(NNPA)—Dear Gwendolyn: My 14-year-old son, like a lot of children, finds school boring, which caused his grades to drop. A month ago, I made a promise to my son that every good grade he brings home, I will give him five dollars. Within one month’s time, he has already collected $25 from me. I’m proud of his accomplishments and I see the pride that has built up in him. However, my boyfriend is upset with me because of the way I am going about getting him to improve. Although, I believe in my heart there is nothing wrong with awarding a child. Gwendolyn, please let me know your thoughts.—A Confused Mother
Dear Confused Mother: First of all, let me say that you’re not confused. You are only a concerned mother, and I truly congratulate you for taking an interest in your child. Because your son is 14 and not 4, I believe you are on the right track. When children are very young, they can easily think that being awarded for something will forever be a way of their life—to later discover that theory to be untrue. Your boyfriend may not understand, so don’t upset yourself with his thoughts. There is something I want you to do: Take your son to dinner at an upscale restaurant. Since the beginning of daycare centers, which allows both parents to work, children have gotten the short end of the stick. I mean—not enough quality time with mom and dad.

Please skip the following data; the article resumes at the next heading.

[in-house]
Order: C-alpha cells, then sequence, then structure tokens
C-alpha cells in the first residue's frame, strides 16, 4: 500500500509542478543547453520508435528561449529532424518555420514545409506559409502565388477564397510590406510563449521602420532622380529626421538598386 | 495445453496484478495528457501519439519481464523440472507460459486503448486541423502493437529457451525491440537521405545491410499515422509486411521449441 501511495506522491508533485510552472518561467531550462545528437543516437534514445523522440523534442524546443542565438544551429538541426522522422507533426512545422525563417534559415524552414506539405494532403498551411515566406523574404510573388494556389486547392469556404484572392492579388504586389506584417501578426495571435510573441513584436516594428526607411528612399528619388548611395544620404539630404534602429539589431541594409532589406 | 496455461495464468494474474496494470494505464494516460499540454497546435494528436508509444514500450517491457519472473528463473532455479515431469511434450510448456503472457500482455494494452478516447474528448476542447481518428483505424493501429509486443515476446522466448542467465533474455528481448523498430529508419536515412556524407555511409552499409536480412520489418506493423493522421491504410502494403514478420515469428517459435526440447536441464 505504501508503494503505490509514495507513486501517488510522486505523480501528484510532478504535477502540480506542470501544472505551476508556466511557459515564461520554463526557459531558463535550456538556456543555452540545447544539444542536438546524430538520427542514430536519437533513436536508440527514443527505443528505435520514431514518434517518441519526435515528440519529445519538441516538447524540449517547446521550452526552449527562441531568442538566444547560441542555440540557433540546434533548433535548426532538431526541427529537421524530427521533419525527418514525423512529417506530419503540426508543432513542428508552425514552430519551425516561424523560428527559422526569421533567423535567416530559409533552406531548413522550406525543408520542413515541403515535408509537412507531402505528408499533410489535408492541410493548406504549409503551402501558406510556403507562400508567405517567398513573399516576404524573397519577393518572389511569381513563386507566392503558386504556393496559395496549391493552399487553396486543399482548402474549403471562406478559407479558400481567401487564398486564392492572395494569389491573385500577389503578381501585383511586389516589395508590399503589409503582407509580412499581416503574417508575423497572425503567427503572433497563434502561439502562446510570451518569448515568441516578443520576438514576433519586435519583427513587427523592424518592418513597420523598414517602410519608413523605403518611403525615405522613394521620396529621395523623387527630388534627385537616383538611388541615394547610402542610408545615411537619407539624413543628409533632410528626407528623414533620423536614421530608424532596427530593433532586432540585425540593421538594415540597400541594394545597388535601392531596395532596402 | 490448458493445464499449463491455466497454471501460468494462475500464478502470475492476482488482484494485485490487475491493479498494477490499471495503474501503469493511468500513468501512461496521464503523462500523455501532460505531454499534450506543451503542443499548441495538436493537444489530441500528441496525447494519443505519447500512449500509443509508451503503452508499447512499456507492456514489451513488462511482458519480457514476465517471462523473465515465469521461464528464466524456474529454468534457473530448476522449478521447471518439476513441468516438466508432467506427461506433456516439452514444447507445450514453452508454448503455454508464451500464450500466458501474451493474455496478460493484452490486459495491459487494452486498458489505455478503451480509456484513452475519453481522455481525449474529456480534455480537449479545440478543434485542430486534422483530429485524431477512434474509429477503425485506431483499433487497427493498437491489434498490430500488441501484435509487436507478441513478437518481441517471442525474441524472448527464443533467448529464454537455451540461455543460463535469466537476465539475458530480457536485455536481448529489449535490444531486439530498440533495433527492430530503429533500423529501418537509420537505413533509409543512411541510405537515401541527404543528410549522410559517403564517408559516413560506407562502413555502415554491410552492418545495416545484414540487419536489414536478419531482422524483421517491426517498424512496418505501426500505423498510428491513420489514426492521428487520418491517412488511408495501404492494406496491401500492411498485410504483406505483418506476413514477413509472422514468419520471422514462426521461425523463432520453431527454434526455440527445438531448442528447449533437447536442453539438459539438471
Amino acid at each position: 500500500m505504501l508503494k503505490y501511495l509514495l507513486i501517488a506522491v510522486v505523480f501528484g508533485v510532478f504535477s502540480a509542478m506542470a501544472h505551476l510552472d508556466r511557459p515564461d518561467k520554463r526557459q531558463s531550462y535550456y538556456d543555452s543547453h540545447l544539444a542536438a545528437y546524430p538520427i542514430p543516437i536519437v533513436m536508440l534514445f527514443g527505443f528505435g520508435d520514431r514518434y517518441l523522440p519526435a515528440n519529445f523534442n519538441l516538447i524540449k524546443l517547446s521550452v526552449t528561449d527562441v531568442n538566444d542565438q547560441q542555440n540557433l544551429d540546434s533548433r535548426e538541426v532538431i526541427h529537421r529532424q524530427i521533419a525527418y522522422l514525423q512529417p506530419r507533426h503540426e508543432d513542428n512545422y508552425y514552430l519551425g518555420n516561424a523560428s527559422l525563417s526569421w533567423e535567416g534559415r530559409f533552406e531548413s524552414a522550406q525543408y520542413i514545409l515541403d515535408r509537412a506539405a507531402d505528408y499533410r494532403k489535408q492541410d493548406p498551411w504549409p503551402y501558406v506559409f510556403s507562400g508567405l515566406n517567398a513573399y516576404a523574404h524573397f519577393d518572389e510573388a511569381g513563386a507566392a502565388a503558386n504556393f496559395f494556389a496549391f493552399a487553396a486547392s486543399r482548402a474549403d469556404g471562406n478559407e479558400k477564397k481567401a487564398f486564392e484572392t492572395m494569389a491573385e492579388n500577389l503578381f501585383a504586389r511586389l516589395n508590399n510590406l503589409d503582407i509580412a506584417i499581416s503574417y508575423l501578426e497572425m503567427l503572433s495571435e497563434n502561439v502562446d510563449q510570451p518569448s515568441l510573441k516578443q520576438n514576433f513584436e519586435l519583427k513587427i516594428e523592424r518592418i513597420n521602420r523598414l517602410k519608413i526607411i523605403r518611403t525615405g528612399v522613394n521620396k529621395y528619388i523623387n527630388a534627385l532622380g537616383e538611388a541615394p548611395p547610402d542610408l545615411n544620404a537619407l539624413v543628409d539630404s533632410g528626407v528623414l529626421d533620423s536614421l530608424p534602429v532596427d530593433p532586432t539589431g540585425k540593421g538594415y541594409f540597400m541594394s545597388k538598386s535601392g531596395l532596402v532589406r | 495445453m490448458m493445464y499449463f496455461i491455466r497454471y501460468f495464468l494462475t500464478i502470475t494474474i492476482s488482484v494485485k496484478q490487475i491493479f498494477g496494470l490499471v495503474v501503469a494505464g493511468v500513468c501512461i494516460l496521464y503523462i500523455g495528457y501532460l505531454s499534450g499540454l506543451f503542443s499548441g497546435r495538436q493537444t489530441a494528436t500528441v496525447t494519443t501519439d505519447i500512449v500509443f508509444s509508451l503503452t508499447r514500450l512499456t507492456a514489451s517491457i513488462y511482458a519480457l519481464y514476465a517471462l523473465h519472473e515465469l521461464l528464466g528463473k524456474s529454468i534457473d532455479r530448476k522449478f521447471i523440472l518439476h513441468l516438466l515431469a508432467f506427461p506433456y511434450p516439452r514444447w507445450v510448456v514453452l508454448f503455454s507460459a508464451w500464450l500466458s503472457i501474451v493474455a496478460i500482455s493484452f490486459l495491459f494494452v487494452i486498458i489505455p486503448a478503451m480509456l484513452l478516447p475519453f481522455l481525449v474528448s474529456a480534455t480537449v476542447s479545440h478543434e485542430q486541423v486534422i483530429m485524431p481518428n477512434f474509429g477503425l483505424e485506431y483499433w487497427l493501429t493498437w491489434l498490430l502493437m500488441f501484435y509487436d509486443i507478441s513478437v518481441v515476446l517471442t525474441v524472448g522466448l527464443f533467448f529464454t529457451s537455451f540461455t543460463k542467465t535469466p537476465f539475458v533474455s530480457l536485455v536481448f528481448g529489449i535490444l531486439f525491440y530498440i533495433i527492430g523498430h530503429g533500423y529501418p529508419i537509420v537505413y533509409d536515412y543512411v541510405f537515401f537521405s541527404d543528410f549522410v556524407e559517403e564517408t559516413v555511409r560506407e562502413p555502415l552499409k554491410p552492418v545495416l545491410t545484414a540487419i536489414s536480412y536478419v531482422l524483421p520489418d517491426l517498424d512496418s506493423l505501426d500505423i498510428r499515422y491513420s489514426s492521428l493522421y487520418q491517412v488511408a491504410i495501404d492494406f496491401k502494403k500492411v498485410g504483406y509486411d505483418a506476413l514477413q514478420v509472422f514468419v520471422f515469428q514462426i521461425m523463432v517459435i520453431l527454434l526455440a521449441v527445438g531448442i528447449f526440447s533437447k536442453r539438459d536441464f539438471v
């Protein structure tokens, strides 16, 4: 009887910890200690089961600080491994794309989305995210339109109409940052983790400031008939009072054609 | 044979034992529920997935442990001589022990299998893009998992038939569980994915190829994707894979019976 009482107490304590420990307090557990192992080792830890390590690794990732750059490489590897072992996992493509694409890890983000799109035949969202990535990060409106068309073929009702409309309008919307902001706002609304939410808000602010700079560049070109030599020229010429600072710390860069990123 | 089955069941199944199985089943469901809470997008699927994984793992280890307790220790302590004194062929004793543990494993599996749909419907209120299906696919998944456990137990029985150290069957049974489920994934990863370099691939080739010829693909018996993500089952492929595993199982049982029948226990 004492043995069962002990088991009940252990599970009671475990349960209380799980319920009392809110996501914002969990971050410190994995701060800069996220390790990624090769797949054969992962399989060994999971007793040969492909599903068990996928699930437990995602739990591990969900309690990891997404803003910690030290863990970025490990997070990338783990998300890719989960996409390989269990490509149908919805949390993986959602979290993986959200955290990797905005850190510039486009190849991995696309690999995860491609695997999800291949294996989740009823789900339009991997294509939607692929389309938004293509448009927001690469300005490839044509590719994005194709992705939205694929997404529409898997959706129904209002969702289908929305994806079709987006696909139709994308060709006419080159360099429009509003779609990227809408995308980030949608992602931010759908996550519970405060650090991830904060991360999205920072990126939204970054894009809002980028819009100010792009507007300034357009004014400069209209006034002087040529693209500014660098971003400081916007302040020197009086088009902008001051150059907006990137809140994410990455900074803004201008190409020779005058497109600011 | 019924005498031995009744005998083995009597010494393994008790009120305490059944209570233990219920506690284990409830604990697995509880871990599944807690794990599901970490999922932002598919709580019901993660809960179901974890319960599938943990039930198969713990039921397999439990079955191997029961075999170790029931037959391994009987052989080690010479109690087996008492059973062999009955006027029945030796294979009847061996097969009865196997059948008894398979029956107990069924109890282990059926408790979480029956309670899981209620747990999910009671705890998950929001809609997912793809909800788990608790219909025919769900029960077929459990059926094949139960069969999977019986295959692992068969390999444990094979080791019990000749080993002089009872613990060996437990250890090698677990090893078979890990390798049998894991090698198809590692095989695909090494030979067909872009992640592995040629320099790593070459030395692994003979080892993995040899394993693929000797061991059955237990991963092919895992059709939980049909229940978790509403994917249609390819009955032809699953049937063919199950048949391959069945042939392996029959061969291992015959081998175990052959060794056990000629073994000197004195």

While you are dining with your son, let him know the money you are giving could become depleted. Too many knowledgeable boys and girls stop their education and are forced to work at pennies on the dollar for life. While dining show him a copy of job salaries. After he views pay differentials for school dropouts compared to careers of higher learning, he will know that his “greatest” award will be to achieve an education. Think about it. That award can only be given to him—from him.
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